Today, April 11, 2019, Justice of Appeal Charmaine Pemberton was sworn in as a member of the Judicial and Legal Service Commission (JLSC), under section 110(3)(a) of the Constitution of the Republic of Trinidad and Tobago; this, after what was, in my limited experience, an uncommonly robust consultation process. 

This media release establishes no precedent, but given the unusual circumstances surrounding this appointment, I consider it useful to provide some information.

Pemberton JA was appointed a Puisne Judge in 2005 and elevated to the Court of Appeal in September 2016. Before serving in this jurisdiction, she served as a Puisne Judge in the Eastern Caribbean Supreme Court from 2002 to 2005. While her appointment to the Court of Appeal saw her leapfrog over several of her colleagues, this was by no means unprecedented.

On September 19, 2017, Pemberton JA was sworn in as a member of the JLSC by my predecessor-in-office. The consultation process had been done (July 21, 2017) referencing section 110(3)(a). The Prime Minister had no objection and his response contained a reference to section 110(3)(a). The Leader of the Opposition did not respond. However, the Instrument of Appointment was faulty, in that it purported to appoint Pemberton JA under Section 110(3)(b) of the Constitution. This error was drawn to my attention by way of a letter dated February 15, 2019, from Attorneys-at-Law representing Mr. Devant Maharaj. It was clear that the appointment could not stand.

Section 110(3)(a) provides that the appointment be made “from among persons who hold or have held office as a Judge of a Court having unlimited jurisdiction in civil and criminal matters in some part of the Commonwealth or a Court having jurisdiction in appeal from any such Court”.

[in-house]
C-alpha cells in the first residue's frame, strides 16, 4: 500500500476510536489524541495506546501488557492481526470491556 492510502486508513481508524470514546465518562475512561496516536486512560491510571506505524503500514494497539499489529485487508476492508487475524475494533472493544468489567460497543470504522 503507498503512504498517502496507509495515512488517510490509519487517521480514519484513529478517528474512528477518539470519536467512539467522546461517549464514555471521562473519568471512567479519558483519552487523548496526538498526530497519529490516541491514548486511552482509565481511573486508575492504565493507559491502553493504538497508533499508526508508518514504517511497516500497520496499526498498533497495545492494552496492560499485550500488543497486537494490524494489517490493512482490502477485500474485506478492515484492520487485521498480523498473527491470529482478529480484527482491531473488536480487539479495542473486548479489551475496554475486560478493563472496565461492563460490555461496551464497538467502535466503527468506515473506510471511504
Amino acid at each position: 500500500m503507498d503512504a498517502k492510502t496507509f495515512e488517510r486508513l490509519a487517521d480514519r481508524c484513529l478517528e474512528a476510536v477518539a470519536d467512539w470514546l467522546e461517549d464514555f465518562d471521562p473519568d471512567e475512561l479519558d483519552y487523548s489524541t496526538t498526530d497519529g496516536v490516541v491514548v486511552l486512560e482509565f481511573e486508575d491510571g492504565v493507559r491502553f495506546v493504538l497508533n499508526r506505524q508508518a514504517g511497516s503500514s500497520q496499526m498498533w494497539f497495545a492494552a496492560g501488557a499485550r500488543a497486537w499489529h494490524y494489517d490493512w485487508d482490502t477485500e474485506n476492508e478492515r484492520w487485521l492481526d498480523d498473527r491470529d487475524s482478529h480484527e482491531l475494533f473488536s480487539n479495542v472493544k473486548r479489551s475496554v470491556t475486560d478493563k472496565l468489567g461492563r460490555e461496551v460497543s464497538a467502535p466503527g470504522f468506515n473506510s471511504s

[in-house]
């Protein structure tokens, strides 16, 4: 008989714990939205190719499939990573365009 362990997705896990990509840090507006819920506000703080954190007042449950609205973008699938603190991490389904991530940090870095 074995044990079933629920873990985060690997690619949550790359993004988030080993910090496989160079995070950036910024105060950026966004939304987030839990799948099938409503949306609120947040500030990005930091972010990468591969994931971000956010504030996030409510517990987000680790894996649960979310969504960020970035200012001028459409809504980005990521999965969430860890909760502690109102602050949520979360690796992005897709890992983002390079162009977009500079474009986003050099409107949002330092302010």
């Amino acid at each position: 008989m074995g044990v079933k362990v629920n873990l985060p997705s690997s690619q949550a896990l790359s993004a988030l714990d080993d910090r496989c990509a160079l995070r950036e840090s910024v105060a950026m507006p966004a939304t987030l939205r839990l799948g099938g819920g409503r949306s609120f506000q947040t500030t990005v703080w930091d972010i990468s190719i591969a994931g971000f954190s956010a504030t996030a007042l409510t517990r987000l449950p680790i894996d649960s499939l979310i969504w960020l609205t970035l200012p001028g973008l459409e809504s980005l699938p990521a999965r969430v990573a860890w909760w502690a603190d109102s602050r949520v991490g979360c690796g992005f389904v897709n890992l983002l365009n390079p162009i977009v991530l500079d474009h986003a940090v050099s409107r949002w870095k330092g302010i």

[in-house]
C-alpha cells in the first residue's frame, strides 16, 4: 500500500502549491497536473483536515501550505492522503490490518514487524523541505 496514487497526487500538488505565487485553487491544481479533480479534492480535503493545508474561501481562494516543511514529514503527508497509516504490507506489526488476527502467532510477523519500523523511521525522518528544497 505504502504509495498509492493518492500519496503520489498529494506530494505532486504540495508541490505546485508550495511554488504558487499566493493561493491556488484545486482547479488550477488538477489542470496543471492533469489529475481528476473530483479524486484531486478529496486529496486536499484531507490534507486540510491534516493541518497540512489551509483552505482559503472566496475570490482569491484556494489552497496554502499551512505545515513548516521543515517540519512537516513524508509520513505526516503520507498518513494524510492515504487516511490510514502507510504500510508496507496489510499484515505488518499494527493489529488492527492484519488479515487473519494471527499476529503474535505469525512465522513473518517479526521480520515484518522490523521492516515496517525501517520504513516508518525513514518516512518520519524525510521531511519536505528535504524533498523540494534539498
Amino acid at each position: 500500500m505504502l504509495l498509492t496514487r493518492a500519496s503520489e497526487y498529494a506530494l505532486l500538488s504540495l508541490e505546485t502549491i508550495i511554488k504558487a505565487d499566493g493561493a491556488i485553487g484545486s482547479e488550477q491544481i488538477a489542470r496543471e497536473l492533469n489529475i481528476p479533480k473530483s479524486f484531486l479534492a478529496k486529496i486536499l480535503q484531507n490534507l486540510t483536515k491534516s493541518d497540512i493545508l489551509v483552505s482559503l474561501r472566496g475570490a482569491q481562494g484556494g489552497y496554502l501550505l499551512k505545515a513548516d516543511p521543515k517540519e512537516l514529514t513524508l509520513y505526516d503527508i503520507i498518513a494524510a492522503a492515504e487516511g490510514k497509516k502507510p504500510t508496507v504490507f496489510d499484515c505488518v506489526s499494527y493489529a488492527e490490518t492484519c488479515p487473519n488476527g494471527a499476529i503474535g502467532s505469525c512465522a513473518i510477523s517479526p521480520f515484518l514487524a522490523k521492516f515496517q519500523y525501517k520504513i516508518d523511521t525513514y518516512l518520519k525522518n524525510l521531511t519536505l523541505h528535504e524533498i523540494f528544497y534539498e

Serving and retired Judges were therefore eligible. I thought it unwise to consider Puisne Judges as one function of the JLSC is to consider elevations to the Court of Appeal. A Puisne Judge could find it necessary to recuse him or herself from the deliberations, but this would not in itself be a satisfactory answer as the potential for awkwardness could arise if that Judge was bypassed.

On February 25, 2019, I began the constitutionally required consultation process with the Prime Minister and the Leader of the Opposition. During the consultation phase, the Leader of the Opposition raised the issue of whether there had been any complaints about the conduct of Justice Pemberton. The Leader of the Opposition enquired of the JLSC, which confirmed that there was no outstanding complaint/investigation. An Attorney-at-Law did in 2006 complain to the JLSC about the way in which he was treated in Court by Justice Pemberton, however no investigation was conducted as the JLSC determined that the complaint did not reveal any misconduct on the part of the Judge.

Pemberton JA’s attendance at JLSC meetings and interviews during her tenure was exemplary, in that she attended seventeen of the eighteen meetings and all twenty-three of the interview sessions. Pemberton JA attended no meetings after February 20, 2019.

Notwithstanding that there were eligible Judges senior to Pemberton JA, in all of the circumstances, including that: 

the intention had always been to appoint Pemberton JA under section 110(3)(a); the error was no fault of Pemberton JA; she was faithful to her appointment; there was nothing to suggest that she was in any way unfit to hold the position; had her original appointment been valid, Pemberton JA would have been eligible for reappointment at the end of her term; the Prime Minister, once again, had no objection to the appointment and having duly considered all matters raised by the Leader of the Opposition, I appointed Pemberton JA as a member of the JLSC under section 110(3)(a).